Scour hole collapse at an offshore wind farm foundation

Couldrey, A. and Whitehouse, R.J.S. and Harris, J. (2021) Scour hole collapse at an offshore wind farm foundation. In: 4th Virtual Geoscience Conference (VGC 2021), 29 September to 1 October 2021, Online.

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At an offshore wind farm foundation, where the seabed sediments are mobile, the process of tidally-induced scour removes sediment from around a foundation’s base, creating a steep-sided scour pit. Scour pit slopes are known to periodically destabilise and collapse, with results similar to slope failures observed in terrestrial environments. Until recently these elusive events had not been observed in detail (HARRIS et al., 2019). This is because, unlike their terrestrial counterparts, there are processes that can transport material back up and out of the scour pit, restoring the slope. Capturing these events using discrete surveying techniques is near impossible because the events cannot be predicted and operate on short timescales. Little is known about the prevalence of these events and the driving causes. Here, the authors present an example of one of the rare cases where an event was captured using multibeam bathymetry surveying. The area of seafloor surrounding the base of an offshore wind farm foundation was surveyed using multibeam bathymetry sonar. The same area was resurveyed the next day. Over this 24 hour period the scour hole at the base of the foundation collapsed, raising the seabed level by as much as 3.3 m, almost half the scour depth (the area in red in Fig. 1). The edge of the scour pit extended >10 m upstream (the area in blue in Fig. 1). The volume of material deposited within the scour pit approximated 400 m3 and was near equal to the volume of material eroded from upstream, i.e. the process was a closed system and little material had yet scoured from the pit following the collapse. From these two time-steps the frequency and longevity of these events could not be determined. To answer this an echosounder transducer, capable of measuring the level at four fixed points on the seabed, was affixed to a foundation (Fig. 2). The echosounder levels show a reversing rather than monotonic progression with time. The scour collapse events occurred regularly, with a frequency of approximately once every 10 days. The largest collapse events happened during the spring tides. These events typically took place over less than an hour and the scour depth recovered over a period of days. The weight of the material infilling the scour pit will provide overburden and temporarily stiffen the foundation (MAYALL et al., 2019). The stiffness of the foundation has implications for the longevity of the foundation, with less stiff foundations more quickly reaching the end of their life. The prevalence of these events means that they should be considered during the foundation design process. The occurrence of these events has implications for the survey design and interpretation. If an infilling event occurred just before surveying, reducing the scour depth, then it could be (incorrectly) assumed that there is minimal scour, altering the decision made about mitigation (e.g. scour protection). Where this process is known to occur the interpretation of periodic surveys should be performed with this in mind.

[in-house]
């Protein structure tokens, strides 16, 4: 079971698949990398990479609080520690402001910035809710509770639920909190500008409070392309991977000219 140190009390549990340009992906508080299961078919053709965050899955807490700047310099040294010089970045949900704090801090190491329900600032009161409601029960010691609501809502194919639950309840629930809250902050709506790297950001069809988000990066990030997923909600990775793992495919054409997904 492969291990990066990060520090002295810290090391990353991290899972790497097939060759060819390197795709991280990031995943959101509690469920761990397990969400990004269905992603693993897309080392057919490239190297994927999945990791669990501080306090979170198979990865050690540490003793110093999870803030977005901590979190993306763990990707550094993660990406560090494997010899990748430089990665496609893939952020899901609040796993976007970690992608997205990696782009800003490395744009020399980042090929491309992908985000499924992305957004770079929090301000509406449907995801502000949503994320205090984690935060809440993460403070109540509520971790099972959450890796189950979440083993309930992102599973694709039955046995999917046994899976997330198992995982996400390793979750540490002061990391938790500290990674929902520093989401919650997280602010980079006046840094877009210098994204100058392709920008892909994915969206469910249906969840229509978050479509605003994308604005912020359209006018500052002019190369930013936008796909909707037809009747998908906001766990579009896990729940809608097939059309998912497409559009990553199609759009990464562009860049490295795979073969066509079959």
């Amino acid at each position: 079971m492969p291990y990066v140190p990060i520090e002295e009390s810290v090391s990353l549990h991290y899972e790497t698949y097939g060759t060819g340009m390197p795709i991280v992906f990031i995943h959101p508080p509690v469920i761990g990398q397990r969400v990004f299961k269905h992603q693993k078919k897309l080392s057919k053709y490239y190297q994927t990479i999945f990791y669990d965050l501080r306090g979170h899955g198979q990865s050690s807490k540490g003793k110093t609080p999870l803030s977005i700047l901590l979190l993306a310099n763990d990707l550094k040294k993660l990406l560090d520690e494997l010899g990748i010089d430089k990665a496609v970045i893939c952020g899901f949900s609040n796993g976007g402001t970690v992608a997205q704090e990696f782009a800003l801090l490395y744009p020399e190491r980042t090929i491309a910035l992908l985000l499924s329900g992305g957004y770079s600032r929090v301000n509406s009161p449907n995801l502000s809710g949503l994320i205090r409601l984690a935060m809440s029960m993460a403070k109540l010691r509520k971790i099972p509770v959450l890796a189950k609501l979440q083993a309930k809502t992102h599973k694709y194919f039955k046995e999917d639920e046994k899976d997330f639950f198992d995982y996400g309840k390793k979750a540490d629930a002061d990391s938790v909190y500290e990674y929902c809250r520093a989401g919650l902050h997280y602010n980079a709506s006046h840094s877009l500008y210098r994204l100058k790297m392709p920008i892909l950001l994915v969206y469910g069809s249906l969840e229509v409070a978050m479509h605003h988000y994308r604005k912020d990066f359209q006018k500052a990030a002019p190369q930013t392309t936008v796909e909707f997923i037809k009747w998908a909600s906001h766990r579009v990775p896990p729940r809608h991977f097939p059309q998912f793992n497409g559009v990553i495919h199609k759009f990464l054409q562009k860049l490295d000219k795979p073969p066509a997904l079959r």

Item Type: Conference or Workshop Item (Paper)
Uncontrolled Keywords: Multibeam bathymetry, Subsea, Monitoring, Geomorphology, Infrastructure, Renewables
Subjects: Maritime > General
Divisions: Maritime
Depositing User: Helen Stevenson
Date Deposited: 16 Sep 2021 08:15
Last Modified: 16 Sep 2021 08:15

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